In the year 2016, 51% of Perrysburg residents over the age of 25 had a bachelor's degree or a higher level of education, compared to 31.7% of Wood County residents, 23% of residents in the Toledo MSA, 26.7% of Ohioans, and 30.3% in the U.S. [22] [23] [24] [25]

Library Edit

The Way Public Library serves Perrysburg area. In 2016, the library loaned 639,113 items and provided 726 programs to its 34,336 registered borrowers. Total holdings in 2016 were 93,416 print materials and 182 print subscriptions. [26]


Maumee III T-AO-149 - History

ABN Amro Bank N.V v Kenya Pipeline Company Limited[2019] eKLR

Case Metadata

IN THE COURT OF APPEAL

(CORAM: GITHINJI, HANNAH OKWENGU & J. MOHAMMED, JJ.A)

CIVIL APPEAL NO 149 OF 2015

ABN AMRO BANK N.V. APPELLANT

KENYA PIPELINE COMPANY LIMITED. RESPONDENT

(An appeal from the ruling of the High Court of Kenya at Nairobi (Gikonyo, J) dated 30th September 2014

H.C.C.C No 3 of 2012)

JUDGMENT OF THE COURT

[1] ABN Amro Bank Limited (the appellant herein) is the plaintiff in High Court Civil Case No 3 of 2012 (the suit). It has sued the Kenya Pipeline Company Limited (the respondent herein). In that suit, the appellant alleges that through Fortis Bank (Nederland) NV (Fortis), a licensed banking institution headquartered in the Netherlands, was involved in various transactions between it and various petroleum companies in Kenya. Pursuant to a merger between Fortis and the appellant on 1st July 2010, all the assets, rights and liabilities of Fortis were acquired by ABN Amro Bank by virtue of universal succession of title in accordance with Dutch law, including all claims that Fortis had with respect to transactions entered into.

[2] Vide its amended plaint filed on 8th May, 2012, the appellant alleged that between 27th October 2007 and 9th March 2008, it entered into an agreement with Triton Petroleum Company Limited (TPC), Triton Energy (K) Ltd [Triton Energy] and Triton DMCC (the Triton Companies). Pursuant to which Fortis Bank was to finance the purchase of various consignments of petroleum products by the Triton Companies, in the following manner: Fortis would pay for the supply to cover the purchase, shipment, storage and other charges such as inspection. The cargo would be discharged at the Kipevu Oil Storage Facility (KOSF), who was to hold this cargo in trust for Fortis, and would only release it to any other parties after receiving a release order from Fortis to do so. Further to these agreements, between 2007 and 2008, the appellant, through Fortis, financed various consignments of petroleum products purchased by the Triton Companies. Fortis financed the purchase of a consignment of 12, 623, 293 metric tonnes (MT) by Triton Energy. Triton Energy had purchased this consignment from Chevron Products Company of Houston, Texas, and it was delivered to the KOSF in July 2008. The consignment of oil (&lsquothe Discharged Products&rsquo) was discharged to KOSF. By a letter to Fortis dated 14th August, 2008, the respondent confirmed receipt of the full consignment.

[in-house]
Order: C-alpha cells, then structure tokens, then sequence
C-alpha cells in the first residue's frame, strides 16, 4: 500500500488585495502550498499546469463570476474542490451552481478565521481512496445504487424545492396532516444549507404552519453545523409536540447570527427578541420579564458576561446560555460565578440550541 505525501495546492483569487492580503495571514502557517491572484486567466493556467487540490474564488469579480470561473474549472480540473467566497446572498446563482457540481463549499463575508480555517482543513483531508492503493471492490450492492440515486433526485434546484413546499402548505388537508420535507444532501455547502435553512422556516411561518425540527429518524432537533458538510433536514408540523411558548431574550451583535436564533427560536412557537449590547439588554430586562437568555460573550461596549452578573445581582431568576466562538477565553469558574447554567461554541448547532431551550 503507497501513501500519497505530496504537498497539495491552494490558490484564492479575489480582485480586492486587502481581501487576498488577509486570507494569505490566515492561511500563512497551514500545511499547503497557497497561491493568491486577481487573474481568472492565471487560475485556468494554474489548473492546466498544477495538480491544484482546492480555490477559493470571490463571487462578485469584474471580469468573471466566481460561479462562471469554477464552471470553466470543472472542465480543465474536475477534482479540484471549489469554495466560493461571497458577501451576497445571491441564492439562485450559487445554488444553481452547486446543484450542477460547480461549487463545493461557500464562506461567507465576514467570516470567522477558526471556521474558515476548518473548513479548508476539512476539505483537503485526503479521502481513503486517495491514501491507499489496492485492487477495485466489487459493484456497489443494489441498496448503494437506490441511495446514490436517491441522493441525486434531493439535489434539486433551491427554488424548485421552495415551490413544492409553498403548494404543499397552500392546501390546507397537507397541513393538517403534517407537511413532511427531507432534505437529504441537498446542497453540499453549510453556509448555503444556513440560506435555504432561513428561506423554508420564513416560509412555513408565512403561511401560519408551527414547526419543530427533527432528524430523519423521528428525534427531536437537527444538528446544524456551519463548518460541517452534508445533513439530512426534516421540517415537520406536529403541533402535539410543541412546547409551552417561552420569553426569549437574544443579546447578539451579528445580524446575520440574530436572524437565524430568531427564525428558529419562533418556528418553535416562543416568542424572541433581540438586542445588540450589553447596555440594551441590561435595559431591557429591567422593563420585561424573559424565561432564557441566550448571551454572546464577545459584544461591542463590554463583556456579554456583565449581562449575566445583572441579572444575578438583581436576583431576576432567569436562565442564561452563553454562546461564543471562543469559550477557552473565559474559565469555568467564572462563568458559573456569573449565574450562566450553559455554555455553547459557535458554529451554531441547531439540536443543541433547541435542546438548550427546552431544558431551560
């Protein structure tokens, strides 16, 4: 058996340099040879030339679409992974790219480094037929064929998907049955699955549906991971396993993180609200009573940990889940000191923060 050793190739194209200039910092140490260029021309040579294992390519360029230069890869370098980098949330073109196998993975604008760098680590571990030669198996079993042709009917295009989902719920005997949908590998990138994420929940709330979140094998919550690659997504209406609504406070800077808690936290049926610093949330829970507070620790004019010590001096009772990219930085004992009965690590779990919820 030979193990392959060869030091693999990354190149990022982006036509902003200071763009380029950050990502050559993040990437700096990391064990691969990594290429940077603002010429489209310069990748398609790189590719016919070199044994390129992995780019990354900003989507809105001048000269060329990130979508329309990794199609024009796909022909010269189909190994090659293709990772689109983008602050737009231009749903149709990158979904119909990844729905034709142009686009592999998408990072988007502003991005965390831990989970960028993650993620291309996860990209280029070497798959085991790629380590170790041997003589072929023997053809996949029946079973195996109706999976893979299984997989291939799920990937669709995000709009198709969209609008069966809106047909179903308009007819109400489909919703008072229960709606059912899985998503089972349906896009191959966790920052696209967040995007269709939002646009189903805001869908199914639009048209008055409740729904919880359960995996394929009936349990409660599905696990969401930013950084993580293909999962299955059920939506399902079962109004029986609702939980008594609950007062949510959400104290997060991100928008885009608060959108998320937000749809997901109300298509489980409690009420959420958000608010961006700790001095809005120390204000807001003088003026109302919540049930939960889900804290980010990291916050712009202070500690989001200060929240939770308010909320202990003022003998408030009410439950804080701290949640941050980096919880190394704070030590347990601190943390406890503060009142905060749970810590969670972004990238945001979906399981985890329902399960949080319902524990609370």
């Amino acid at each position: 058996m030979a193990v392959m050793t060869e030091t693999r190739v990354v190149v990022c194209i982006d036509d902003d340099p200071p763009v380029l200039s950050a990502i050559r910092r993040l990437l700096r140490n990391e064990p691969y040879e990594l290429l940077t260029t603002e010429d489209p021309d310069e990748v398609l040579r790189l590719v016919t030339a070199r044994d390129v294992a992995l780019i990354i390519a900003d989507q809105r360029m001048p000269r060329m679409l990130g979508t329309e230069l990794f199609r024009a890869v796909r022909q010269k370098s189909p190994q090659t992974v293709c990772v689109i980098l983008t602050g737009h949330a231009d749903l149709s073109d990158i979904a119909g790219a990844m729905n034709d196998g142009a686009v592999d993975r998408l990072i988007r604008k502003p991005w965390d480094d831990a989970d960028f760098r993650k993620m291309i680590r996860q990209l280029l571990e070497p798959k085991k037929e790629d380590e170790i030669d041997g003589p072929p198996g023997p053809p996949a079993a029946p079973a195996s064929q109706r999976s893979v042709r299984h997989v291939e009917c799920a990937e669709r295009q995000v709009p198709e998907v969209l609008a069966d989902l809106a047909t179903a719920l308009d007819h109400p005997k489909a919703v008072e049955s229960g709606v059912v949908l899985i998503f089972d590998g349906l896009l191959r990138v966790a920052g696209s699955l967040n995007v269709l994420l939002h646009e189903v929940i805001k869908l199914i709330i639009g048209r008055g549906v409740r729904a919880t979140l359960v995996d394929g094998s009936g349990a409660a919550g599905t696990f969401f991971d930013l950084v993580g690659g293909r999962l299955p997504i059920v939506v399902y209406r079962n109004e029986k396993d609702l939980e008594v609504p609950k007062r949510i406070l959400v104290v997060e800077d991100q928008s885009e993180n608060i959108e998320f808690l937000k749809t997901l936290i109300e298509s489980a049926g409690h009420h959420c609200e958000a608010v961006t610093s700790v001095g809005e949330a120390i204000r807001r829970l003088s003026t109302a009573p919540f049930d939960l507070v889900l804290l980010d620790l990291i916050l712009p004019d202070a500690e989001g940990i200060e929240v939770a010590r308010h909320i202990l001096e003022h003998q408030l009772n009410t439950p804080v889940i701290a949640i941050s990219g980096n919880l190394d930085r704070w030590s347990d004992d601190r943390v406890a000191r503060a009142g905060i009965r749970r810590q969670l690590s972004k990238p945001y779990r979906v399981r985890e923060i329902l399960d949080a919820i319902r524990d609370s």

[3] It was a specific term of the Terms of Supply that none of the Discharged Products would be released by the respondent to Triton Companies without payment and without specific written authorization having been given by Fortis to the respondent to release the product. Fortis obtained from the respondent the written letters of undertaking by which the respondent expressly undertook not to release any of the Discharged Products to Triton without specific written authorization from Fortis. By a letter dated 14th August 2008, the respondent confirmed to Fortis that it had received the consignment of 12,623.293 (MT) of automotive gasoil, and undertook not to release the gasoil until it had received instructions from Fortis. On 12th August, 2008 Fortis Bank received a notification from Triton Energy that it had reached an agreement with Total Kenya Limited (Total) for the sale of a part of cargo amounting to 8,000 MT, and this was confirmed by Total Petroleum Company Limited through a letter dated 17th September 2008, who issued a payment undertaking for payment to Fortis. Based on this, Fortis authorized the respondent to release 8,000 MT of the gasoil Total.